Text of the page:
LAKESIDE, Calif. (KGTV) - Alex Arrow had just spent two weeks with his 11-year-old son, Kieran Shafritz de Zoysa, before sending him back to Sri Lanka the week before Easter.
Shafritz De Zoysa had been visiting his father in Lakeside while on spring break from his studies in Sri Lanka, where he had been on leave from a prestigious school in Washington, D.C.
“He was what every father wants to have in an 11-year-old son,” said Arrow.
The two had spent their time in San Diego hiking, kayaking and playing board games he said. Despite being on vacation, his son also spent time studying. That dedication paid off.
“In his Sri Lanka school he was the only student with an A double star,” said Arrow, equivalent to an A++ if that were given in the U.S.
Arrow said his son had dreams of becoming a neuroscientist to study cures for Alzheimer's disease.
But his life was ended Easter morning while sitting down for brunch with his mother and grandmother in the restaurant of the Cinnamon Grand Hotel in Colombo, Sri Lanka.
Arrow said he had tried to call his son, but received a text back saying he couldn’t talk. Arrow later learned, his son was in the elevator on his way to the restaurant.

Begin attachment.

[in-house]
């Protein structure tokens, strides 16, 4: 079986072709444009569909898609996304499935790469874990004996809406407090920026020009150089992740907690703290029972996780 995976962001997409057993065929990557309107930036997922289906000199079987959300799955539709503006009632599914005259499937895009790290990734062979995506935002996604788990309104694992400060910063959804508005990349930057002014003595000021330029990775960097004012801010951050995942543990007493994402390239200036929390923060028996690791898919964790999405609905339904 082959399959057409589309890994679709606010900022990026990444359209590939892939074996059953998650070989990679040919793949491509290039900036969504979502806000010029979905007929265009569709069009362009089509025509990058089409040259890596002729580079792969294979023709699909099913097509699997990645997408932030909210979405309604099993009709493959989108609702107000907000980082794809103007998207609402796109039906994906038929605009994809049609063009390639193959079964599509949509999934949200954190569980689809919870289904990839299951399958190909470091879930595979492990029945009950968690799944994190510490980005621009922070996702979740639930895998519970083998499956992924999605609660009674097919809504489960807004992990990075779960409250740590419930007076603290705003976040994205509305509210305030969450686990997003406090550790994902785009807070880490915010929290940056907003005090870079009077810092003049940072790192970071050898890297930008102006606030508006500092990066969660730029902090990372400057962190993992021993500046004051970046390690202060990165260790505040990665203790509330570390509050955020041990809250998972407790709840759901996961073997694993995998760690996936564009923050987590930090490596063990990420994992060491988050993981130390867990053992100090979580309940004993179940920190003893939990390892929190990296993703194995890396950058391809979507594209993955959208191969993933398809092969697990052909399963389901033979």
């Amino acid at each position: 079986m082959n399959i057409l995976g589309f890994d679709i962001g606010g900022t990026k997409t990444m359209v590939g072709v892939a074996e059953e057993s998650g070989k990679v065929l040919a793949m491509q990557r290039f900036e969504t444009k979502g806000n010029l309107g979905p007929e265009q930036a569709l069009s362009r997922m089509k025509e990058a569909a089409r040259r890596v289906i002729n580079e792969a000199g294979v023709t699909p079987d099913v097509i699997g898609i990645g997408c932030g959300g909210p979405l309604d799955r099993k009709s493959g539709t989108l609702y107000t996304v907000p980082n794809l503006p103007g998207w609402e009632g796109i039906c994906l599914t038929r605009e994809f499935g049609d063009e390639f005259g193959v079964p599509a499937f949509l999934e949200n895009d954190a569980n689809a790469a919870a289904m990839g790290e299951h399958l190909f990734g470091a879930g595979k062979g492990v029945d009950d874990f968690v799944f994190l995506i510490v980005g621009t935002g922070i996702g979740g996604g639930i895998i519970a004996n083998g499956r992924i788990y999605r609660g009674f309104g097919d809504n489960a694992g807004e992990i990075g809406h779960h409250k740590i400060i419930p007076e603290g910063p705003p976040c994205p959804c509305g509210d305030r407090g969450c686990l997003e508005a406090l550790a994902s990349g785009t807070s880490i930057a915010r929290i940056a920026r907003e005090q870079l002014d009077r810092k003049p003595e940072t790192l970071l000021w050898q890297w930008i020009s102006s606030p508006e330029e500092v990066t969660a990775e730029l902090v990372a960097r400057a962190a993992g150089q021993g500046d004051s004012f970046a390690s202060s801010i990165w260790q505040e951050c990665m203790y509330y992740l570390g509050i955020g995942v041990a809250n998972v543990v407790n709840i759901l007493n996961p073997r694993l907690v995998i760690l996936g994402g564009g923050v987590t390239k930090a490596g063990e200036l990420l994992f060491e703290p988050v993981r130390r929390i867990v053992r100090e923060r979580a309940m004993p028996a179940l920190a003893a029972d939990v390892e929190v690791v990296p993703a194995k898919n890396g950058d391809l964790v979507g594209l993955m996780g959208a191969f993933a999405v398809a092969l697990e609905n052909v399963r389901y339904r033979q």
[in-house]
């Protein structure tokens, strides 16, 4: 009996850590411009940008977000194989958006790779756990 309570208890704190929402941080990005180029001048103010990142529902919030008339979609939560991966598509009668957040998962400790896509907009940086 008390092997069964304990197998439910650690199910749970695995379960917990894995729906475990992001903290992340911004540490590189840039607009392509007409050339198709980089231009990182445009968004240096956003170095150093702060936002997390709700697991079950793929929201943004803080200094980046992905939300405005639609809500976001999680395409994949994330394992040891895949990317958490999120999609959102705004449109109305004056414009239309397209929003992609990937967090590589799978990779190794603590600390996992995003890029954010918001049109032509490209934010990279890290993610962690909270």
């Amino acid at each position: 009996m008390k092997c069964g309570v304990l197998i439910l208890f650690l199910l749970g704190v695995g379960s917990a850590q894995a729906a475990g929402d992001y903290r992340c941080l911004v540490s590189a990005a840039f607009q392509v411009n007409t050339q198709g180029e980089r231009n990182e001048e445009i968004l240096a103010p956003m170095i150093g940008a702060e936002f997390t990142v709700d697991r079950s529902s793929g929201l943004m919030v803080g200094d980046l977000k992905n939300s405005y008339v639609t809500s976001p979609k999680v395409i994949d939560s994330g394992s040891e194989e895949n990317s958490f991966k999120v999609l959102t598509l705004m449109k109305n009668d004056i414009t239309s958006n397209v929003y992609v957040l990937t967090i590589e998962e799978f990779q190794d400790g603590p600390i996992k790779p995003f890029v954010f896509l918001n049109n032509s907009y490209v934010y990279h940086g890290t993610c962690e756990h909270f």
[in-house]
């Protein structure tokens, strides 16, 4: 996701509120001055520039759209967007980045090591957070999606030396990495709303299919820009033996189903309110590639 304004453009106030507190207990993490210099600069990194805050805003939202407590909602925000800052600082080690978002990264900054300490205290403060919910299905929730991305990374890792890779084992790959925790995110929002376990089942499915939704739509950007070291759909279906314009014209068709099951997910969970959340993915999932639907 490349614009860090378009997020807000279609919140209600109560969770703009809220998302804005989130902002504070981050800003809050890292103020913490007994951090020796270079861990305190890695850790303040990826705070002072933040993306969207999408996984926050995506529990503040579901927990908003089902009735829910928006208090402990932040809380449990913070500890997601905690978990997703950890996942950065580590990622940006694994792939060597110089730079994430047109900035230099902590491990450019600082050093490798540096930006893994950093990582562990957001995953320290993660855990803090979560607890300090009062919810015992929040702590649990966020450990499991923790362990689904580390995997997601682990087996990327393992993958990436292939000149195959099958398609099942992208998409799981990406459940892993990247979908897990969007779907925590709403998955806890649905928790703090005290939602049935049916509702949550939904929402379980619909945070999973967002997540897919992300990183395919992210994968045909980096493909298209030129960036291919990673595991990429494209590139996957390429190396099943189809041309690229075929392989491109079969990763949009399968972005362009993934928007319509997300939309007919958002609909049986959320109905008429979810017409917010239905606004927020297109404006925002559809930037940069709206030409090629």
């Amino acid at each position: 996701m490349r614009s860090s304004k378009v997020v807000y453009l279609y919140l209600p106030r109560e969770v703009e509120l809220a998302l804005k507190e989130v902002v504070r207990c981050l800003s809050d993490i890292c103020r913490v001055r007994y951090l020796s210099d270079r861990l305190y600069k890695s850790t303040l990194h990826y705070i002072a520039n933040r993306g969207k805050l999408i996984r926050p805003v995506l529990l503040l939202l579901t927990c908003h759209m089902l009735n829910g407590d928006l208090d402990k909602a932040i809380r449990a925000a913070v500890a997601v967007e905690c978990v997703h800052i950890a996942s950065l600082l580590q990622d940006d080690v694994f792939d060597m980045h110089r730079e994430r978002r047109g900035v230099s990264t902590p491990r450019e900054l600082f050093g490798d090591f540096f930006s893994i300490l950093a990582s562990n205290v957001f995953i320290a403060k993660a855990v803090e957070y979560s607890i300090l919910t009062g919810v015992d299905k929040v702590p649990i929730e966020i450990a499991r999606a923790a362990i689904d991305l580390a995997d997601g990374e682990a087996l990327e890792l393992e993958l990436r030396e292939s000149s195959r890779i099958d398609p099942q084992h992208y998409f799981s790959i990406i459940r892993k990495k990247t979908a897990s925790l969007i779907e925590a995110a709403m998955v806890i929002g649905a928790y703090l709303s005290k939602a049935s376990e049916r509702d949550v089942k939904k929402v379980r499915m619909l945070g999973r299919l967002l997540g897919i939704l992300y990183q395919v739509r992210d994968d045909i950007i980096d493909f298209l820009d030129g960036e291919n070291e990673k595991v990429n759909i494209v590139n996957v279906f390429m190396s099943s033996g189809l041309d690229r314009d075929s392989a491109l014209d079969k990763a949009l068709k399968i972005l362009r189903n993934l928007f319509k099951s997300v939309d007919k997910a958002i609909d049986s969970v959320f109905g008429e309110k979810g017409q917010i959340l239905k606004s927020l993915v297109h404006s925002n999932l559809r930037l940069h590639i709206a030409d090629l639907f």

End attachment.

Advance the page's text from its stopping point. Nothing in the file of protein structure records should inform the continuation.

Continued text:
Minutes later, a suicide bomber entered and detonated himself sending shrapnel flying.
Arrow said his son was struck by three pieces, one of them pierced through his chest and into his heart.
Doctors spent an hour and a half trying to revive his heart but pronounced him dead at the hospital.
Arrow said it left him feeling helpless, running through all the scenarios in which his son were still alive.
“If my son had just been sitting a foot away in a different direction it could have been different.”
Shafritz De Zoysa's mother and grandmother survived with only minor injuries. At latest count, 259 people had been killed.